What is Active Transportation?
Active transportation refers to any form of human-powered transportation – walking, cycling, using a wheelchair, in-line skating or skateboarding. There are many ways to engage in active transportation, whether it is walking to the bus stop, or cycling to school/work.
Active transportation includes many active modes and methods of travel such as:
- in-line skating;
- non-mechanized wheelchairing; and
There are numerous benefits from active transportation:
- Health – Active transportation provides an opportunity to be physically active on a regular basis.
- Social – Active transportation is accessible to Canadians and increases social interactions.
- Transportation – Active transportation reduces road congestion.
- Environmental – Active transportation is environmentally-friendly and can contribute to reductions in greenhouse gas emissions.
- Economic – Active transportation saves money on gas and parking.
Here are some ideas that may help you to adopt more active modes of transportation:
- Think twice about using your car for every trip. Could you walk or use your bike instead?
- Dust off your bicycle and cycle to work when the weather permits.
- Trade in your dress shoes for running shoes, strap on a backpack and walk all, or part of, the way to work/school.
- Instead of driving your kids to the park, why not walk or make it a family outing on your bikes?
- If you are considering moving, think about the transportation options available to you in the new locations you are considering. How far will the distance be to those places you regularly need to reach? Could you walk to do most of your small errands? How far away is the nearest school for your child? Is this new neighbourhood "pedestrian friendly"? Check out Canada Mortgage and Housing Corporation’s Choosing a Neighbourhood with Sustainable Features for more ideas.
- have dedicated bicycle lanes and routes;
- advocate for sharing the road with cyclists;
- undertake specific measures to ensure the safe integration of pedestrians, cyclists and other active users among motorized vehicle traffic;
- regularly maintain and upgrade pedestrian and cycling facilities;
- provide storage for bicycles throughout the community;
- have an integrated network of pedestrian and cycling paths that are designed for efficient transportation as well as recreation;
- favour urban design that reduces the distances that people have to travel to get to work, retail areas, schools and recreational/leisure pursuits;
- encourage the retail and service sectors to support customers who use active modes of transportation;
- plan streetscapes to be visually-pleasing and inviting to pedestrians;
- have a network of greenspaces throughout the urban and suburban areas;
- make access to public transit easily integrated with pedestrian and cycling facilities;
- encourage driver education about sharing the road with others; and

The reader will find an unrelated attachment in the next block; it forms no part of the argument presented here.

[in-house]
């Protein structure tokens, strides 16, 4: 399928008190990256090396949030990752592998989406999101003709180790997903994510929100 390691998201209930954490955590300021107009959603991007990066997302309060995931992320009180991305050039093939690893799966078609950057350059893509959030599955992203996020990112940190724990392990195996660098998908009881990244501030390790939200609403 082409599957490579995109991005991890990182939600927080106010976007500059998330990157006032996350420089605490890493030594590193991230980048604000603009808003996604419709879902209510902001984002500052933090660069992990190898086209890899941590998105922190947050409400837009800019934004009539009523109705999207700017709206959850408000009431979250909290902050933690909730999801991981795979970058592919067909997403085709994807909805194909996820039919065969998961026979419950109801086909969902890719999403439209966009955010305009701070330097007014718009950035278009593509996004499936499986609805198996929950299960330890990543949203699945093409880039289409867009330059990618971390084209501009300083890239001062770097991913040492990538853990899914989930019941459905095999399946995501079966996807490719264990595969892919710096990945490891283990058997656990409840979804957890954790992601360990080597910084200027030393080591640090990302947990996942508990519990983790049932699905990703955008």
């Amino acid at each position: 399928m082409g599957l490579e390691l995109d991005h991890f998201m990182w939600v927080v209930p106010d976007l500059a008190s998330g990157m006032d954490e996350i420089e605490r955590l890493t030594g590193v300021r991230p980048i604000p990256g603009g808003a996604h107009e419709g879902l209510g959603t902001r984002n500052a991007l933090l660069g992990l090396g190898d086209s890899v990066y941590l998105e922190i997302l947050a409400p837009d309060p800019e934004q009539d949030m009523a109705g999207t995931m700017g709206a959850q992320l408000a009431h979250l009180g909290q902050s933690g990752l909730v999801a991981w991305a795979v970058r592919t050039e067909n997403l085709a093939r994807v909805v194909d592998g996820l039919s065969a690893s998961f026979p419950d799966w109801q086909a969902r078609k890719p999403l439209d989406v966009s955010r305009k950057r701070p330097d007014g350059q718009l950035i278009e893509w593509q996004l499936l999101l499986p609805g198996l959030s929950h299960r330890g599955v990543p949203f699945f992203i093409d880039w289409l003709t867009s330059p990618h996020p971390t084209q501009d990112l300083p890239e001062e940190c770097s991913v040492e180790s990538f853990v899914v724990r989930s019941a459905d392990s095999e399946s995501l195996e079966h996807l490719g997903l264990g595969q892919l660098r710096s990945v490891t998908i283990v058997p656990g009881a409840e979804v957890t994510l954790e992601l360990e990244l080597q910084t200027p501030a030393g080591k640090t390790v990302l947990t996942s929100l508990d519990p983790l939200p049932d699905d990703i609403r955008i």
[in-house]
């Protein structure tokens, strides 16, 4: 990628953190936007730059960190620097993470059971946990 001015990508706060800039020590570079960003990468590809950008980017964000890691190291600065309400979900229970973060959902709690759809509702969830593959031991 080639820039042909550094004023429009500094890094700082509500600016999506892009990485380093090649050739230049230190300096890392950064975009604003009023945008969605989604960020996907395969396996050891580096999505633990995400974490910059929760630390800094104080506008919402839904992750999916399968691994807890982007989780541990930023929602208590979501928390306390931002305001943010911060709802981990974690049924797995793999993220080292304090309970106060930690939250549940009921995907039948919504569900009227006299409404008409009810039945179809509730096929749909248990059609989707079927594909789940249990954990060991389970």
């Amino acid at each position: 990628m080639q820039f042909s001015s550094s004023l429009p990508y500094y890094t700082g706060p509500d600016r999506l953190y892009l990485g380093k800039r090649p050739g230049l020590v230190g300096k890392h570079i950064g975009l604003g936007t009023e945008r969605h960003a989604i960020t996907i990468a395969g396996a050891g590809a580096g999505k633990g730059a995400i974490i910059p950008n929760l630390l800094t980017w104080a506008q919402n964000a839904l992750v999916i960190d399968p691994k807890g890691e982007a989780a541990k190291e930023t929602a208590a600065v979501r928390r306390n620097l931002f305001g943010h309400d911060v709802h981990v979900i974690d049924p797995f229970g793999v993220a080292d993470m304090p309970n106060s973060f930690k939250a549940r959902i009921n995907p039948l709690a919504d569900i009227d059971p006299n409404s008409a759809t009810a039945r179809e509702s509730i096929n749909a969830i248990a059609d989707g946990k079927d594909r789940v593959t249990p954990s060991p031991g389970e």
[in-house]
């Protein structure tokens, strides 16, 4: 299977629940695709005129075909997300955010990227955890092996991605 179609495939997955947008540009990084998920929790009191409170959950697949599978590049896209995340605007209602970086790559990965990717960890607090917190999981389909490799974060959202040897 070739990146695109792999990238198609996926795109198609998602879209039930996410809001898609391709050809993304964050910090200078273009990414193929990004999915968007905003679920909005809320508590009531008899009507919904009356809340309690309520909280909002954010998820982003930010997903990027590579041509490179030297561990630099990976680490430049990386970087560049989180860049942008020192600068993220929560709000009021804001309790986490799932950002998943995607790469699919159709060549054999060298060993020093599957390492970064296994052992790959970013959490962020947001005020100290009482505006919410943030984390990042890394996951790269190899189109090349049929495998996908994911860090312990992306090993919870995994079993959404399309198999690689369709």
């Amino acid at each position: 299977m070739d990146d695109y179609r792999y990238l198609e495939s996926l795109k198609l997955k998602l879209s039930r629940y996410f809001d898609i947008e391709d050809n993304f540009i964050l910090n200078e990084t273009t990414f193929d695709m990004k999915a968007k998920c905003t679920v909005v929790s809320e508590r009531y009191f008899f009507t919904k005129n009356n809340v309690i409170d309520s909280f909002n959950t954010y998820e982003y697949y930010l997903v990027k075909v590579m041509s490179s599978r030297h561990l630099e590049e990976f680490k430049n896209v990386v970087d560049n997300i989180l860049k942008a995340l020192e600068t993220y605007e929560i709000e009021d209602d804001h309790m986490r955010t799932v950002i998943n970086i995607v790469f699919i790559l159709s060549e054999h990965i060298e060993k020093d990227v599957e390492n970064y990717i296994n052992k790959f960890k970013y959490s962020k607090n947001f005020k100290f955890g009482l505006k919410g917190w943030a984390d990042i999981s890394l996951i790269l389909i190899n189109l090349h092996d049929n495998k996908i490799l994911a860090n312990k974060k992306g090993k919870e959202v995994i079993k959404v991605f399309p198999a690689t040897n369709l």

- encourage feedback from citizens, pedestrian and cycling advocacy groups.
- support and encourage their employees to adopt active transportation;
- provide secure bicycle storage, lockers and shower facilities for employees;
- allow more flexible dress codes;
- organize workplace challenges, employee recognition programs or support community events to increase awareness;
- work with municipal planners to map out safe and efficient routes to work and to address infrastructure or safety problems;
- emphasize reduced motorized transportation while at work and encourage more active modes; and
- provide or subsidize safe cycling or in-line skating clinics for their employees.
- support and encourage their students to adopt an active way to get to school;
- work with the municipality to identify safe routes for children while addressing safety and infrastructure barriers;
- encourage parents to form "escorted walks" to and from school for young neighbourhood children;
- have teachers work with children to identify the safest routes to get to school while teaching children about traffic and pedestrian safety;
- offer cycling and in-line skating skill and safety courses; and
- work with parents, motorists and the community at large, to make the trip to school a safe trip for children and youth.
The Public Health Agency of Canada is one of many organizations committed to promoting active transportation. While not an exhaustive list, the following list includes some of the organizations and resources addressing this issue:
Federal Government Departments and Agencies
- The Public Health Agency of Canada recently developed the Mobilizing Knowledge on Active Transportation Project Briefing and Highlight Sheets
- Health Canada’s Air Health Effects Unit and PHAC’s Healthy Living Unit jointly developed a Fact Sheet on Air Pollution and Active Transportation
Non-Governmental Organizations & Activities
- Green Municipal Fund
- Communities in Motion: Bringing active transportation to life (PDF document 859.09 KB -14 pages)
- Active and Safe Travel to School - The Research File
- Urban Design for Active Commuting - The Research File
- Physical environments supportive of physical activity
- Ecological Commuting
- Active Transportation
- Physical Activity
- Benefits of physical activity
- Physical activity guidelines
- Tips to get active
- Canada's physical activity news bulletin
- Learn more - take the Be Active! quiz
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